MUSIC REVIEWS: Radiohead-KID A, Amnesiac, and Hail to the Thief [The Three-disc Collector’s Edition sets]
Radiohead’s 2000, 2001 and 2003 releases: Kid A, Amnesiac and Hail To The Thief are enjoying new special collectors edition releases. Along with the original albums, these packed new editions include a second CD of rare and live recordings of tunes from their respective albums, as well as a third DVD and other goodies like postcards and booklets. You really get your money’s worth with these new Radiohead re-releases.
“Everything in its Right Place” starts off ‘the Kid’ with its soft Thom Yorke voice, lilting weird keys. There’s the padding and weird distorted vocals, backing chimes of the title track, then some thankfully kicking moments with “The National Anthem,” “Optimistic” and ” Idioteque.” Thom’s plaintive cry works great on “How To Disappear Completely,” a more traditional song, placed well in this ‘concept album,’ fourth tune in. “Treefingers” is more soundscape, but “In Limbo” is the best example of what Kid A really is about, with a good beat, guitar, keys and low odd vocal the noises add to the track more then distracting from it. The last tune on Kid A “Motion Picture Soundtrack” really brings all this odd stuff together for me, it’s a low pipe-organ lead mournful thing, and really nobody but Yorke can pull off this kind of a vocal, mixed as low in the mix as it is, what he is saying becomes less important then the sound he makes. This is truly a special track and for me my favorite on Kid A.
The special stuff here includes the second CD of four tracks off the BBC radio session from Kid A, live stuff from two different performances from 2000, Canal&Studio stuff among them and the third disc, a DVD of the band performing “The National Anthem,” “Morning Bell,” and “Idioteque” from the “Later…with Jools Holland” show from 2001.
Amnesiac is a different animal. Sure there is the amazing 11-song CD (which I will touch on in a sec) but the ‘EP’s on the second disc are most interesting. From Pyramid Song there is the tribal “The Amazing Sounds Of Orgy,” the loud “Trans-Atlantic Drawl,” as swampy a tune as Radiohead ever played, and from the four song Knives Out section, “Worrywort” has got nice drippy keys with Thom doing his aspirated nearly unintelligible mumbling, “Fog” is simply like its name implies; rolling and roiling sounds with a pretty nifty rumbling muted metallic percussion backing then a full length version (whatever that means) of the last tune on Amnesiac “Life In A Glasshouse”…with an unusual use of trumpet here that brings a nice 1940’s torch-song sensibility to the proceedings. Again we get Canal&Studio live stuff then that third disc DVD, this one with a bunch of stuff: 4 promo videos, 2 “Top Of The Pops” appearances and again the band playing on the Jules Holland show.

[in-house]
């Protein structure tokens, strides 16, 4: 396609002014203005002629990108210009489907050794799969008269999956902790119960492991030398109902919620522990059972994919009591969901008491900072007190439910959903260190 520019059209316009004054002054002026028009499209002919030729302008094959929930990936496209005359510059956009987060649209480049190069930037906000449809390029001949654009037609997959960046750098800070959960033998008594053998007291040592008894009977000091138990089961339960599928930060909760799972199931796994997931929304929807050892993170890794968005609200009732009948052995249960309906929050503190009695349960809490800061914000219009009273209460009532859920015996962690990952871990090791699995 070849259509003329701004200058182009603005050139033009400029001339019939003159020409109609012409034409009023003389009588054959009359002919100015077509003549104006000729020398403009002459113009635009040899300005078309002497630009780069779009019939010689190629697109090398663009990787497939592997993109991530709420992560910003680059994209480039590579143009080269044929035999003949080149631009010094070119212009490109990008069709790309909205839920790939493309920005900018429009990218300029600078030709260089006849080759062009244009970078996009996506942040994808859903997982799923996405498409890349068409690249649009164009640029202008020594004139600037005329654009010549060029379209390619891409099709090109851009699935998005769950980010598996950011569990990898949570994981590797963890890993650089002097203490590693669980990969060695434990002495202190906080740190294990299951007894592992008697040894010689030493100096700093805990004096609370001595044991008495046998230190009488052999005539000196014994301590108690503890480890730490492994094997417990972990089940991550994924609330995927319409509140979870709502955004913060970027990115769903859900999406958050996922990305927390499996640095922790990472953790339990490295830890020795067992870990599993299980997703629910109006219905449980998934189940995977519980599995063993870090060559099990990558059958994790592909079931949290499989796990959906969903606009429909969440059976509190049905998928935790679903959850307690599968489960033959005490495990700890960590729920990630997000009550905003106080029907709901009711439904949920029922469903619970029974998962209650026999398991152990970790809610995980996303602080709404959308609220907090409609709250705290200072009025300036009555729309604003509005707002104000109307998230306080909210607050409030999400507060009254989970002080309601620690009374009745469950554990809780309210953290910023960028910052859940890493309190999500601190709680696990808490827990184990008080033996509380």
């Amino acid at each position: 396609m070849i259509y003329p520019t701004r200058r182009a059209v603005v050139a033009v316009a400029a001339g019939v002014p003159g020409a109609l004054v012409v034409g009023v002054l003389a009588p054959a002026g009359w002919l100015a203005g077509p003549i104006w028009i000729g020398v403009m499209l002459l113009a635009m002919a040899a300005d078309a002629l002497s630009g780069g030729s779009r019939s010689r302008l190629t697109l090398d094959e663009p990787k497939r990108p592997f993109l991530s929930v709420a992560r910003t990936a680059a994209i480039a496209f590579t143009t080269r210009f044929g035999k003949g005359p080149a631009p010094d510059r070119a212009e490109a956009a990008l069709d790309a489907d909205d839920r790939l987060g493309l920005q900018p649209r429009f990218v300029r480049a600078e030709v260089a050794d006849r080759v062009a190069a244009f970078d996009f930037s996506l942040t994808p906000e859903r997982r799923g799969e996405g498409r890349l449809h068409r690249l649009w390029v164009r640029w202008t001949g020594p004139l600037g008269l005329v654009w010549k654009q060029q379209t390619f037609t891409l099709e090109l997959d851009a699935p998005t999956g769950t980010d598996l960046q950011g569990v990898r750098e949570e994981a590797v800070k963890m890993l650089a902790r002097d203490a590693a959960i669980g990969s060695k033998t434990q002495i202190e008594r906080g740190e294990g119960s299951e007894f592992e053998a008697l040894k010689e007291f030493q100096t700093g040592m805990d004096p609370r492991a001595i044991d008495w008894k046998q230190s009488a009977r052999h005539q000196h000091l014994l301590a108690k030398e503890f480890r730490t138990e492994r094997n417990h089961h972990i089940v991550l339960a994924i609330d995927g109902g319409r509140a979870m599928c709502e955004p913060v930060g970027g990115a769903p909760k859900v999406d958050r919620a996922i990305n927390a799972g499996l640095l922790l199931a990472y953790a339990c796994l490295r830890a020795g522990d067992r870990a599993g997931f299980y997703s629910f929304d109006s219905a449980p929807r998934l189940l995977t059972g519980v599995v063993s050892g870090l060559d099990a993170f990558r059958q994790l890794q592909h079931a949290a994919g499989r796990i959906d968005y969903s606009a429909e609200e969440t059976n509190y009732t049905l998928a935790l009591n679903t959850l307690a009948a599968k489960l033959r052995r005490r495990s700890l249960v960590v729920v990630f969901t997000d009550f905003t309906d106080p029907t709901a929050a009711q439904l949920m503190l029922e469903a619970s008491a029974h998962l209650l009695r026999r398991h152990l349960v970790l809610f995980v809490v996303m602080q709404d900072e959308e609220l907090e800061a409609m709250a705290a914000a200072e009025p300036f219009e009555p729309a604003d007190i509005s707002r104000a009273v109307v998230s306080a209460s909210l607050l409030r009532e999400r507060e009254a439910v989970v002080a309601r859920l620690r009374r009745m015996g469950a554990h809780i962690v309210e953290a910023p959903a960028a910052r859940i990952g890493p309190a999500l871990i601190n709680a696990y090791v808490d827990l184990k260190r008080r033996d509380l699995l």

The actual Amnesiac? I like the Johnny Greenwood-led, kicking opener “Packet Like Sardines In A Crushed Tin Box,” Thom Yorke challenging with “You And Whose Army?,” the noise and riffing of “I Might Be Wrong” and the groove of “Dollars and Cents.” When Radiohead get it right with just the perfect amount of atmosphere and groove-and Yorke wailing over the top of the whole mess (as I feel they do in these two tunes) there might not be a better band around today.
The band’s sixth album was, as they explained it at the time, their attempt to get back to a “swaggering” sound. Though nearly and hour in length, the shorter tunes here said to have been influenced by Yorke’s love of The Beatles and the economy-if you will-serves the band well.
“Sit Down, Stand Up (Snakes and Ladders)” hits that familiar “Creep” territory with a spiky kind of chunking on-the-edge scariness of Yorke’s voice…as with the best of Radiohead, you never know where this is gonna go, but you stay with it. I love that piano and rising atmospherics on “Sail To The Moon (Brush the Cobwebs out of the Sky),” “Go To Sleep” has a solid acoustic guitar rhythm and “Where I End and You Begin” (The Sky is Falling in)” is nice and noisy, again doing what the band does best; a good almost tribal beat, Yorke over the top, and all that weirdness in the middle. For prefect fun, the end of Hail works for me most: “A Punchup at a Wedding (No no no no no no no no.)” might be my favorite here (at least the title is) featuring some tight bass playing from Colin Greenwood, “Myxomatosis (Judge, Jury & Executioner.)” sounds like King Crimson and the deceptively simple last track “A Wolf at the Door (It Girl. Rag Doll.)”, with it’s almost optimistic-dare I say it-chorus melody, makes this last track sound more like a nursery rhyme more then anything else.
Of course as in all three rereleases you get extras here. Disc two features 13 songs under all different titled groupings, and live stuff (with a “Sail To The Moon” from the “Jo Whiley Show” in 03) and again the 3rd disc DVD.